T was a mentor with Care For Kids. She had been working with a student in the younger grades for years. Her own son was just starting his high school career. Often their family would sit around the table and talk about the challenges facing so many of the kids in the mentor program. Her son seldom engaged in the conversations. She worried about the abundance in his life. “Did he know how fortunate he was?” “Was he awake to the climate of poverty in this world?” “Was he others-centered vs. self-centered?” These questions haunted her until a couple of bare feet came into view.
T picked up her son from baseball practice. She could tell he wanted to talk. He shared a story about a boy in his gym class who participated in bare feet. This day her son just walked up to him and asked him why. He confessed that he simply did not have a pair of shoes to wear. He only had one pair of hard soled shoes. The next question was, “Why don’t you just go buy a pair of tennis shoes?” And the answer rocked his world.
“We only have ten dollars to our name…I can’t spend it on shoes.”
When he finished talking, T had tears in her eyes. The tears were not for the young boy without shoes. She saw that situation many times in her volunteerism. No…the catalyst for her tears was joy. The heart of her son was awake.
Seeing empathy in her son was enough for T to give thanks…but what happened next truly amazed her. She assured her son she would reach out to the Care For Kids counselor the next day and see if there were funds for a pair of shoes. But her son would have none of that.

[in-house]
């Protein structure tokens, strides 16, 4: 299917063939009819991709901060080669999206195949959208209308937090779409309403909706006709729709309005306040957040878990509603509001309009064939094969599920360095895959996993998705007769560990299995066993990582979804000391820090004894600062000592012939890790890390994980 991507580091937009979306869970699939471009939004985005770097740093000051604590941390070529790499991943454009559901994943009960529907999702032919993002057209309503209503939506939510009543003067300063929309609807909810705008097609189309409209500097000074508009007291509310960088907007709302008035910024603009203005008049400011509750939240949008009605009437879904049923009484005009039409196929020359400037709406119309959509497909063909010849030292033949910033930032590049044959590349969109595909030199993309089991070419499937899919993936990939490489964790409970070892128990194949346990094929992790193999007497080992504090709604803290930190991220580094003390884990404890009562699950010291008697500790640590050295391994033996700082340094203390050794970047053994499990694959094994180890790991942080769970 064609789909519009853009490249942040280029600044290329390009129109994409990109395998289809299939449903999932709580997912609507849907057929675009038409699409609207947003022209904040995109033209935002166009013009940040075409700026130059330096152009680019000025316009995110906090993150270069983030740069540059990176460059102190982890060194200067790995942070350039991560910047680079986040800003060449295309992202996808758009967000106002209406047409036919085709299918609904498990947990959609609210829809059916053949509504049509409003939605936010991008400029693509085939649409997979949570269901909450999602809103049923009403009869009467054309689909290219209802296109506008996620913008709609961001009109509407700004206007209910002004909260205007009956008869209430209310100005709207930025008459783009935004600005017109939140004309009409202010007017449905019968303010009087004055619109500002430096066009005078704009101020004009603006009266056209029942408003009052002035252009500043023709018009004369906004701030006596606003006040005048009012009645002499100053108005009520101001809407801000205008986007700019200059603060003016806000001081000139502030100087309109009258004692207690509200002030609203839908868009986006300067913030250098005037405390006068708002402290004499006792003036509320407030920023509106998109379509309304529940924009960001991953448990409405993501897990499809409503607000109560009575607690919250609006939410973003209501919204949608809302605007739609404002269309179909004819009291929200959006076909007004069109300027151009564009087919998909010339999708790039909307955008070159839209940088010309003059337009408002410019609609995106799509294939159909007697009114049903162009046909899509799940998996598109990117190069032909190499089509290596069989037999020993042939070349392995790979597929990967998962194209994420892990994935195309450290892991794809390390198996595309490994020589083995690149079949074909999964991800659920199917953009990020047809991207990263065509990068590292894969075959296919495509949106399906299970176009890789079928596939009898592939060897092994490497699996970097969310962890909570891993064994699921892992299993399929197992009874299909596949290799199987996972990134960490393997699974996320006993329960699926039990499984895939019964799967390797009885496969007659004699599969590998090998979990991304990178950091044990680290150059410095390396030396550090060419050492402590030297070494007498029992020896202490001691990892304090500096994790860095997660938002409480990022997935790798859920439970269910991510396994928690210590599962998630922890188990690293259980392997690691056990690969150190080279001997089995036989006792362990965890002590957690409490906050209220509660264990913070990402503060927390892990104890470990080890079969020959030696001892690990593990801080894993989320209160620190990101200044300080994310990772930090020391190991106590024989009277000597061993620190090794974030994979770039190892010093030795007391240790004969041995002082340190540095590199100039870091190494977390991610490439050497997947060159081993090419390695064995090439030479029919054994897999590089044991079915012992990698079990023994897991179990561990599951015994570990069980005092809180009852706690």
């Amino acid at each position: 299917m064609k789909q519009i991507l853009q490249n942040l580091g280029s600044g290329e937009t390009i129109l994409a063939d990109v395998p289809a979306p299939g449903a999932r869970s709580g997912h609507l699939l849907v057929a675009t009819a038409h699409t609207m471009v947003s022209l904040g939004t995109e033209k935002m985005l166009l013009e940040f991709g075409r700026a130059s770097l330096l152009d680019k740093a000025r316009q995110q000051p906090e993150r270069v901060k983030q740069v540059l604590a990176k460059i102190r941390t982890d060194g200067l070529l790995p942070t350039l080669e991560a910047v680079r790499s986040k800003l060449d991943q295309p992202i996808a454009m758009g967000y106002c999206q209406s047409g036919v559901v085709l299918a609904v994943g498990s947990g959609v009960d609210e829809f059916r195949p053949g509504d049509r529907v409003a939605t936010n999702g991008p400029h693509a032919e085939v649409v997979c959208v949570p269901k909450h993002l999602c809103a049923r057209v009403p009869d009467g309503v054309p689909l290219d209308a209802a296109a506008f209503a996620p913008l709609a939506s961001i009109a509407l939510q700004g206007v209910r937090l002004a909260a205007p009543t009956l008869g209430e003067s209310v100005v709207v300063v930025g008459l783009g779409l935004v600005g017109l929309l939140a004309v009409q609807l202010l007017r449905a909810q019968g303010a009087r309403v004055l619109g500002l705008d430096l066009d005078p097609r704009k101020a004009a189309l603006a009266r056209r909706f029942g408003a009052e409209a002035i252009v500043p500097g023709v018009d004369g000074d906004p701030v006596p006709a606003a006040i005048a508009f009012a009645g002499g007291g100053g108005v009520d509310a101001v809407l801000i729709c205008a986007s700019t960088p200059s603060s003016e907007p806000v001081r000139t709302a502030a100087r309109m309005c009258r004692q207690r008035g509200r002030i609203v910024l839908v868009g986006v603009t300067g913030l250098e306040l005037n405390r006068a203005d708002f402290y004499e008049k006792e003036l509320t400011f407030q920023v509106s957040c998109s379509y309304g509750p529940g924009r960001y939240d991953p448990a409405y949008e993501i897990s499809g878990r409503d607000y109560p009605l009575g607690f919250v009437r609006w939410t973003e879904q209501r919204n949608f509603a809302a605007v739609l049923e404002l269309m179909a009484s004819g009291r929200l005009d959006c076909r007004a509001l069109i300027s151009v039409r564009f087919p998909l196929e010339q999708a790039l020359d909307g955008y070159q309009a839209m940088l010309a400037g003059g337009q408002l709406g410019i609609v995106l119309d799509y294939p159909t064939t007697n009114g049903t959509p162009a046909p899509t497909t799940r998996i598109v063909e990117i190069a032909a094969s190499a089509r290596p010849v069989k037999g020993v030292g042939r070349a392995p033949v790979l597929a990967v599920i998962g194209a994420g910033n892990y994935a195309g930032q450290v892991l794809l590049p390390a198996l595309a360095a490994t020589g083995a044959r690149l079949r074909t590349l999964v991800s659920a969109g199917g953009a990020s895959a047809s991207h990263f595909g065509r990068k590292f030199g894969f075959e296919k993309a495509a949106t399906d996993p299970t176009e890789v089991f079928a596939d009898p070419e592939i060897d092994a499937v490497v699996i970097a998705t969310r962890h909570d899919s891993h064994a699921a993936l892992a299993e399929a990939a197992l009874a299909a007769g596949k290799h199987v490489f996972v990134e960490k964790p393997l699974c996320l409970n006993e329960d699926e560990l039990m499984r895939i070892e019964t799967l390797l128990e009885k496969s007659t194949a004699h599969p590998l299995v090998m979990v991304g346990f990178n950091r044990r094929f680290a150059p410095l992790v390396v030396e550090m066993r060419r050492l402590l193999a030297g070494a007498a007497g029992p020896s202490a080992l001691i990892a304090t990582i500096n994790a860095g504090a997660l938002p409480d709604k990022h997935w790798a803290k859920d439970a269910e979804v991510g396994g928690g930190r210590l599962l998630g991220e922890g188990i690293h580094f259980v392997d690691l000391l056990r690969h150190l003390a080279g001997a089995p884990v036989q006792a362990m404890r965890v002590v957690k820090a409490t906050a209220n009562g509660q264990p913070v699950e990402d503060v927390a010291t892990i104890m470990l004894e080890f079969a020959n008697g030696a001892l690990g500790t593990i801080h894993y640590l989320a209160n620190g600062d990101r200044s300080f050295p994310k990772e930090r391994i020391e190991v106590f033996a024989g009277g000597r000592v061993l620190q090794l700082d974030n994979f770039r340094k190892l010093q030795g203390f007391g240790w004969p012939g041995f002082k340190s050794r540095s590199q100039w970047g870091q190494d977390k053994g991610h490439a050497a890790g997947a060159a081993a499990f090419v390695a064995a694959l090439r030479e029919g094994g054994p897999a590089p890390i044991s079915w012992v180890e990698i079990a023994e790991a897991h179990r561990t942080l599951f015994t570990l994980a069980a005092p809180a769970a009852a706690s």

“I want to take care of it myself. I have some money saved. I want to do it.”
The next day he got the sizes of the barefoot boy. Later that week his sister drove him to several stores and they picked out clothes and shoes, even socks and underwear.
Eagerly and respectfully he gifted the care package to his new friend. Not much was said; but, by the end of the day the boy changed into a new set of clothes and laced up the new shoes. T’s son had talked with the other guys in the gym class and told them to lay off from the teasing…“this guy has it pretty rough.”
Today – he is ‘one of the guys’ and runs faster, plays harder and fits in just fine – – all because caring is contagious.